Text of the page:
The foundation stage profile was introduced in the academic year 2002-03 and was expected to take a number of years to bed in. Overall national summary data for FSP was first published in 2003 as Experimental Statistics and in 2004 as National Statistics. However, a background of ongoing improvements to teacher assessment and moderation mean it is difficult to draw meaningful statistical judgments about the progress made, particularly in super output areas, between 2003 and 2004. For this reason information on levels of good development has only been published since 2005. The figures are shown in the table.
Figures for 2005 and 2006 are based on sample data and are subject to sampling error. Figures for the gap between the most disadvantaged areas and the rest include only those children for whom postcode information was available. Improvements to moderation mentioned above have affected the reliability of 2005, 2006 and 2007 data; we expect 2008 results (due to be published in autumn 2008) to form a secure baseline and the PSA targets on early years foundation stage results for 2011 are to improve from this baseline.
The final figures on the foundation stage profile in England were published in Statistical First Release 32/2007 Foundation Stage Profile 2006/2007: National Results (Final) on 11 October 2007, a copy of which is available on my Departments website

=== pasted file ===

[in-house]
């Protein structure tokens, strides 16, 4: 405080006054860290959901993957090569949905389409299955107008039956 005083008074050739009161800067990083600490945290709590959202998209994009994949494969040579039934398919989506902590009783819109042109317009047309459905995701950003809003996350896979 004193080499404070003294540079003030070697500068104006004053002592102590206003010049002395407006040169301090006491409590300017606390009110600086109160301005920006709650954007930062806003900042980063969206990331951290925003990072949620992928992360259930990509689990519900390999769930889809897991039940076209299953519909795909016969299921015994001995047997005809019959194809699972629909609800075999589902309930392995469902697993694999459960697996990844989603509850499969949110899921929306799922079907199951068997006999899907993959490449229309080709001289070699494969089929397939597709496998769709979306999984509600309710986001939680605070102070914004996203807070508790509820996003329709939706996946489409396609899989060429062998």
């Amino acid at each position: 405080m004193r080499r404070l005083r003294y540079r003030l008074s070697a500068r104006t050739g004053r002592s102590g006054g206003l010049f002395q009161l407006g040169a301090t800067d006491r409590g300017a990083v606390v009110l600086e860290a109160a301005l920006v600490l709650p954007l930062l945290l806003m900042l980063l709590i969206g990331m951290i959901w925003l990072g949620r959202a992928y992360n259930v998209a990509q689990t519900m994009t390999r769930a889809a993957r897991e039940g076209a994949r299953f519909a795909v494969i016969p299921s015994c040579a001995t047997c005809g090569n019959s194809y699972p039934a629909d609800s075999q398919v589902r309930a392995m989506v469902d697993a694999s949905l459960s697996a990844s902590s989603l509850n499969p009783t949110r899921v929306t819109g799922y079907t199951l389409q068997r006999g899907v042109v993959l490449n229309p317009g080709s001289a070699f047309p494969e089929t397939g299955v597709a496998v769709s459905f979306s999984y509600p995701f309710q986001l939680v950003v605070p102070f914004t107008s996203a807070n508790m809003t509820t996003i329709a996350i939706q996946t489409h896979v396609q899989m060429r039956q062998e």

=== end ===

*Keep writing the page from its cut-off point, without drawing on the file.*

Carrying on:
Mr. Clappison: To ask the Secretary of State for Work and Pensions how many children with a disability were categorised as materially deprived in each year since 1997; and what proportion of children in each age group this represented in each such year. 
Mr. Timms: Being in material deprivation and low income is defined as being in a household with a household income of less than 70 per cent. of contemporary median income and a material deprivation score of greater than 25. Full details of the way scores are constructed are available in the public service agreement document Halve the number of children in poverty by 2010-11, on the way to eradicating child poverty by 2020 which can be found at
|Table 1: Number of children with a disability and material deprivation, UK in households in low income|
|Number of children|
Households Below Average Income , 2004-05 to 2005-06
|Table 2: Children with a disability in households in low income and material deprivation as a proportion of all children by age band, UK|
1. The reference period for Households Below Average Income figures is single financial years.
2. A child is defined as anyone aged under 16 or an unmarried 16 to 18-year-old in full-time non-advanced education.
3. Information on households in low income and material deprivation is only available from 2004-05.